My hon. Friend concentrated on affordability, and I understand his case. He has made a persuasive argument, and there are sections of the community for whom water is an issue of affordability. That is a key concern, and the Environment, Food and Rural Affairs Committee and the Environmental Audit Committee have encouraged the Government to review the ways in which lower-income households are helped with their water and sewerage charges. We have responded to that request and a review, led by a cross-Government steering group, is under way. We have sought the views of interested parties outside the Government, and a well-attended seminar was held on 18 June involving a range of stakeholders. Since then there has been a series of bilateral meetings with those stakeholders to develop and consolidate their comments and ideas. We will respond to that consultation shortly, and put out our response to the discussion.
Of course, my hon. Friend is right to say that what we can do for vulnerable groups in the regulations covers a comparatively small proportion of customers. I do not want unduly to raise expectations, because that is not likely to change. He understands that the more concessions we make on prices, the more we will have to put up prices for customers across the board. We are concerned to ensure that prices are kept as low as possible for everyone, while recognising that there are vulnerable groups who require special consideration. Those are people who could suffer real hardship because of prices, and in some cases because they need to use a lot of water. That is why the regulations are drafted in a fairly restrictive way. They recognise that there are special circumstances, which are not common but do affect some people. We must acknowledge that.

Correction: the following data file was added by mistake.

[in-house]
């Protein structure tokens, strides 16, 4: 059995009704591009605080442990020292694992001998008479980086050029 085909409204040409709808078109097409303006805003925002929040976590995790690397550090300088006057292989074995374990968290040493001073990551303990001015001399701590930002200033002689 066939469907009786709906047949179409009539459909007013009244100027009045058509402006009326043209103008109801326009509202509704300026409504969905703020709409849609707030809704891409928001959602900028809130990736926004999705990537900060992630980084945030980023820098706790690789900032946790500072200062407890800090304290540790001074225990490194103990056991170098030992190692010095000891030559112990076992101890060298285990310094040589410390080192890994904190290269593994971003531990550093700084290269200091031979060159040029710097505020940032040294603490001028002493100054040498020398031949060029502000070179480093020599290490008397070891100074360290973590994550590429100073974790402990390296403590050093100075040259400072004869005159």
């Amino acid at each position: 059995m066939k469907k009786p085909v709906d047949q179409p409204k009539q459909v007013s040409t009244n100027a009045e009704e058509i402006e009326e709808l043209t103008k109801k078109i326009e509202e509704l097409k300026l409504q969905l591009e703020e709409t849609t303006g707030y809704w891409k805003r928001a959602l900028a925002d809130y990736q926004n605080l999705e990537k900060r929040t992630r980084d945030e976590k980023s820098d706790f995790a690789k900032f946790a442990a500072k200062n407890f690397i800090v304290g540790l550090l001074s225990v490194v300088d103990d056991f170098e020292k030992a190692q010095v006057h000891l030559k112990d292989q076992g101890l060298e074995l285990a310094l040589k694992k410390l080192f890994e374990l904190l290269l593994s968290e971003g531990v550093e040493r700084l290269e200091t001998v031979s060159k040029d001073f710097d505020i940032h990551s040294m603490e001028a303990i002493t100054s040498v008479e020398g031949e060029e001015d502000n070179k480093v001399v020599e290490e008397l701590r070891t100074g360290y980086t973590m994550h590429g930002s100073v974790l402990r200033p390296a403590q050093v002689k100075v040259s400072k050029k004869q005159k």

The regulations apply to people who are on a meter, and the number of people on meters is increasing. About 15 per cent. of United Utilities customers in my hon. Friend's area are on a meter, and there is considerable scope for that figure to increase. Many people who have not yet asked to go on to a water meter would find that it 241WH was very much to their advantage to do so. For example, meters are likely to benefit pensioners. Many people find that their bill goes down right away when they move to a water meter, which is installed free of charge under the regulations that we have put in place.